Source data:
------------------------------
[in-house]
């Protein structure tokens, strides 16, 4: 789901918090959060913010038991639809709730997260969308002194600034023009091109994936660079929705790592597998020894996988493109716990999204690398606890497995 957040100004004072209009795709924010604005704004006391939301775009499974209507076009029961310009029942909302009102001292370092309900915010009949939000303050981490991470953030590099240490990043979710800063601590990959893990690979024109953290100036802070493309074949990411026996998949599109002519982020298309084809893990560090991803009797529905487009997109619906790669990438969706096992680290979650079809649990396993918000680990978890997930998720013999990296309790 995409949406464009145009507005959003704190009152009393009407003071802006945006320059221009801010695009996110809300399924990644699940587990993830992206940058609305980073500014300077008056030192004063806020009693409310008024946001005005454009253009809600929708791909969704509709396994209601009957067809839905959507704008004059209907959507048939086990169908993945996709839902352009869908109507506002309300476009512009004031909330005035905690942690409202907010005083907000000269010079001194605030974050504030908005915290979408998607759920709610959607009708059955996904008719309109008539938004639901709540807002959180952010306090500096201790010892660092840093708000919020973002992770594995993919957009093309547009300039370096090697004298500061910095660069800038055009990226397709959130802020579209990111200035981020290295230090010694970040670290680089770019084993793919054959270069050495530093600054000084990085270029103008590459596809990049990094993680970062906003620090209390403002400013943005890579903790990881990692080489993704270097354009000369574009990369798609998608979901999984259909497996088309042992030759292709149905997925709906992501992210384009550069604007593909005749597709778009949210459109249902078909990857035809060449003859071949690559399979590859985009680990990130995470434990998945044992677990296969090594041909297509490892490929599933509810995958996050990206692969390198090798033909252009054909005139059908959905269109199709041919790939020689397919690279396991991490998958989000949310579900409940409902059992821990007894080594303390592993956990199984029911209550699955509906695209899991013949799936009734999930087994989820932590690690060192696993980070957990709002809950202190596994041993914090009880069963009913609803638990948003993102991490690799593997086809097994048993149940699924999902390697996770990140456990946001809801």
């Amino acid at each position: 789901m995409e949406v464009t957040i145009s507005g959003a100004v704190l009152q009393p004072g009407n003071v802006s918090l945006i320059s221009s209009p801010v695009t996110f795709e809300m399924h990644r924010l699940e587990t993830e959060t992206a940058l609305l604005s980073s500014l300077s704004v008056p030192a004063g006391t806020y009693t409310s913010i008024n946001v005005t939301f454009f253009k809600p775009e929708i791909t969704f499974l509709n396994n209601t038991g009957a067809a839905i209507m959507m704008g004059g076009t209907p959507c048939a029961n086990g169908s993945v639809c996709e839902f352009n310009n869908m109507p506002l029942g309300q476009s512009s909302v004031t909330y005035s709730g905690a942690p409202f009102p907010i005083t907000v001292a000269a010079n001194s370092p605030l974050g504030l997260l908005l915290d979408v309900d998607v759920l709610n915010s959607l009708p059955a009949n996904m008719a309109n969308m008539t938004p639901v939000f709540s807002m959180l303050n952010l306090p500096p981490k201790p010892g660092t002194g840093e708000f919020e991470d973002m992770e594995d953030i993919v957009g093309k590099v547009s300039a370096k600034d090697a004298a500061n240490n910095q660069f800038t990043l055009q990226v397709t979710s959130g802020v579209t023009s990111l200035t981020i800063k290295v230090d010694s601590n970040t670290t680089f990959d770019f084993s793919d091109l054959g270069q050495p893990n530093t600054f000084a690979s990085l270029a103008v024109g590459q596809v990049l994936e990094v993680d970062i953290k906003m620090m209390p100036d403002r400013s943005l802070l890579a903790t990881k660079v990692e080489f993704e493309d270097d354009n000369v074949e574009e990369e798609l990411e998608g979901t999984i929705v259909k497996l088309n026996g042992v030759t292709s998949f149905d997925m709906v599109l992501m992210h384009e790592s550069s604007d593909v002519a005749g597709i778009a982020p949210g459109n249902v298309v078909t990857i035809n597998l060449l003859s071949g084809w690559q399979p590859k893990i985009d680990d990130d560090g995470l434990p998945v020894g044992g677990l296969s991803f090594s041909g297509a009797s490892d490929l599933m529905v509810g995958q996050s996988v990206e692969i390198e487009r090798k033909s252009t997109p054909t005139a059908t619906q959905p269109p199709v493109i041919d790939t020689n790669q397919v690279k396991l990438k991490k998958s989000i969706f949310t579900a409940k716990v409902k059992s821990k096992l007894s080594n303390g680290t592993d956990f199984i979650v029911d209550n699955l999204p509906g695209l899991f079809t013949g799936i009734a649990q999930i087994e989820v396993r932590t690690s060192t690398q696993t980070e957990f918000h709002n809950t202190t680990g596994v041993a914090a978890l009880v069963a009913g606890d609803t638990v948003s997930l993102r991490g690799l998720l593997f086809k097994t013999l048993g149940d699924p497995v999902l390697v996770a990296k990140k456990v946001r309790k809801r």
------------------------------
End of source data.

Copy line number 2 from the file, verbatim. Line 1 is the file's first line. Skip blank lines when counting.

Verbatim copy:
């Protein structure tokens, strides 16, 4: 789901918090959060913010038991639809709730997260969308002194600034023009091109994936660079929705790592597998020894996988493109716990999204690398606890497995 957040100004004072209009795709924010604005704004006391939301775009499974209507076009029961310009029942909302009102001292370092309900915010009949939000303050981490991470953030590099240490990043979710800063601590990959893990690979024109953290100036802070493309074949990411026996998949599109002519982020298309084809893990560090991803009797529905487009997109619906790669990438969706096992680290979650079809649990396993918000680990978890997930998720013999990296309790 995409949406464009145009507005959003704190009152009393009407003071802006945006320059221009801010695009996110809300399924990644699940587990993830992206940058609305980073500014300077008056030192004063806020009693409310008024946001005005454009253009809600929708791909969704509709396994209601009957067809839905959507704008004059209907959507048939086990169908993945996709839902352009869908109507506002309300476009512009004031909330005035905690942690409202907010005083907000000269010079001194605030974050504030908005915290979408998607759920709610959607009708059955996904008719309109008539938004639901709540807002959180952010306090500096201790010892660092840093708000919020973002992770594995993919957009093309547009300039370096090697004298500061910095660069800038055009990226397709959130802020579209990111200035981020290295230090010694970040670290680089770019084993793919054959270069050495530093600054000084990085270029103008590459596809990049990094993680970062906003620090209390403002400013943005890579903790990881990692080489993704270097354009000369574009990369798609998608979901999984259909497996088309042992030759292709149905997925709906992501992210384009550069604007593909005749597709778009949210459109249902078909990857035809060449003859071949690559399979590859985009680990990130995470434990998945044992677990296969090594041909297509490892490929599933509810995958996050990206692969390198090798033909252009054909005139059908959905269109199709041919790939020689397919690279396991991490998958989000949310579900409940409902059992821990007894080594303390592993956990199984029911209550699955509906695209899991013949799936009734999930087994989820932590690690060192696993980070957990709002809950202190596994041993914090009880069963009913609803638990948003993102991490690799593997086809097994048993149940699924999902390697996770990140456990946001809801």